In my case, librarians at Florida State are non-tenure track, so to answer the question as asked, I write for love of the game. But, I would say that I also write for reputation and thinking about the future of my career as a librarian, which is sort of a “tenure-ish” sense of doing. I’m committed to the idea of “Big Tent Librarianship” and writing for a publication like In The Library with the Lead Pipe causes me to be engaged with new and different ideas that circulate through the field. There’s also that underlying thing where I just plain feel like I have something to say, and learning to write for the web has helped me express ideas that I might not have expressed elsewhere. I am very interested in the structures of promotion and tenure, especially as applied to librarians, and I hope that there will be many more productive conversations about where writing fits into our professional practice. I’m glad to (hopefully) be a part of those discussions.
I write for the fame and fortune! I hear the check’s in the mail.
And I write for the same reasons as Brett: because I can’t not. I make sense of the world by putting my fingers on a keyboard and seeing what comes out. I make sense of my work in the same way. A friend of mine recently fell in love with the idea of using dictation software to write. He thought it would be much easier to talk into a microphone and “magically” compose articles and other documents without having to write or type. I’m the absolute opposite; I need to see words appear on a page or screen in order to fully process ideas and feelings. I wouldn’t call it “love,” exactly, because while the process is rewarding I don’t necessarily enjoy it. But I do find it valuable and necessary to the way I live and work. If there are some professional benefits, that’s just a bonus.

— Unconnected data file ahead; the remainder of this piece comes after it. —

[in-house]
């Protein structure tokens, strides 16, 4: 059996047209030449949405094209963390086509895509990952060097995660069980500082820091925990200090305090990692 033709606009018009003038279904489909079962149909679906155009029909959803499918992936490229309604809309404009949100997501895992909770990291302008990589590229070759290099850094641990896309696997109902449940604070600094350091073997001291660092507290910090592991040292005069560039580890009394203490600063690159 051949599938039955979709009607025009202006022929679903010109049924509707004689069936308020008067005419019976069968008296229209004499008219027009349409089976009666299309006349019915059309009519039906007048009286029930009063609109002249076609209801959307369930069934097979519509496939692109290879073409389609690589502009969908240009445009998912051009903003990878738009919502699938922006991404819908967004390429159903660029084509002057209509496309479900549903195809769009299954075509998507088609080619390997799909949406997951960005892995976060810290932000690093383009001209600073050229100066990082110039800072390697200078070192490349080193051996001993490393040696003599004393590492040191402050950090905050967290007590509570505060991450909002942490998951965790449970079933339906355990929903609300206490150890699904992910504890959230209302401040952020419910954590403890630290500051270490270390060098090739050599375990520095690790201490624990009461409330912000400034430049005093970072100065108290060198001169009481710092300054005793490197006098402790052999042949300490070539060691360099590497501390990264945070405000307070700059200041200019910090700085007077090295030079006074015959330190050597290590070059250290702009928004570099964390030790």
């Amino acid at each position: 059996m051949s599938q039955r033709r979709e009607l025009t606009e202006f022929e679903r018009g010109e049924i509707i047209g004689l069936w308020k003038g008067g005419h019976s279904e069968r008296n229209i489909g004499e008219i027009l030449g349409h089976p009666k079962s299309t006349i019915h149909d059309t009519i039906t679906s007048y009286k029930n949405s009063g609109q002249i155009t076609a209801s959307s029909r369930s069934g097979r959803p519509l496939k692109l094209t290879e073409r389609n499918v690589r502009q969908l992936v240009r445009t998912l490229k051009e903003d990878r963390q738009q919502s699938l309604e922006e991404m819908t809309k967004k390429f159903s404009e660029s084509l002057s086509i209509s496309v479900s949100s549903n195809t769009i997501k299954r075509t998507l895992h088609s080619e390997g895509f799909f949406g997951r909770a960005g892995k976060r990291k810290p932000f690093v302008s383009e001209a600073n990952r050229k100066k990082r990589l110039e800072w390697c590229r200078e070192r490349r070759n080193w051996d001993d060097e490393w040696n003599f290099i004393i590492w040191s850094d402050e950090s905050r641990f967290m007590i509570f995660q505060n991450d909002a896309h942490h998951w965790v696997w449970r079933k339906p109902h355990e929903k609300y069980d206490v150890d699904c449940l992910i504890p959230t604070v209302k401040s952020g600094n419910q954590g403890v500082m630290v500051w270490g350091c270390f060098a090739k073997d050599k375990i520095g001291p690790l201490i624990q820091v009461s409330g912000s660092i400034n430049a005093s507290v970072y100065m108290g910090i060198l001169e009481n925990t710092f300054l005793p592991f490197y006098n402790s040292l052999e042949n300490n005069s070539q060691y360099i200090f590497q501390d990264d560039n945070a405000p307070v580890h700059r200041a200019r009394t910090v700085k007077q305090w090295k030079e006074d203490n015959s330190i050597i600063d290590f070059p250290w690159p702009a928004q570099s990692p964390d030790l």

What was the most inspiring idea you encountered this past year?
I’m going to go with this ALA panel: Insert Catchy Label Here or the End of Gen Y, Digital Natives and the Millennial Student Myth, in particular Virginia Eubanks. I like to call myself a technophile Luddite. I trend towards early adopter in my personal life, but I do a lot of very basic tech support and computer help at the reference desk and balk at high tech movements in libraries. My students can’t afford their textbooks, they definitely don’t have iPads and most don’t have smartphones. This talk gave me another perspective on the assumptions we (on this side of the digital divide) make about technology and how best to combat the digital divide.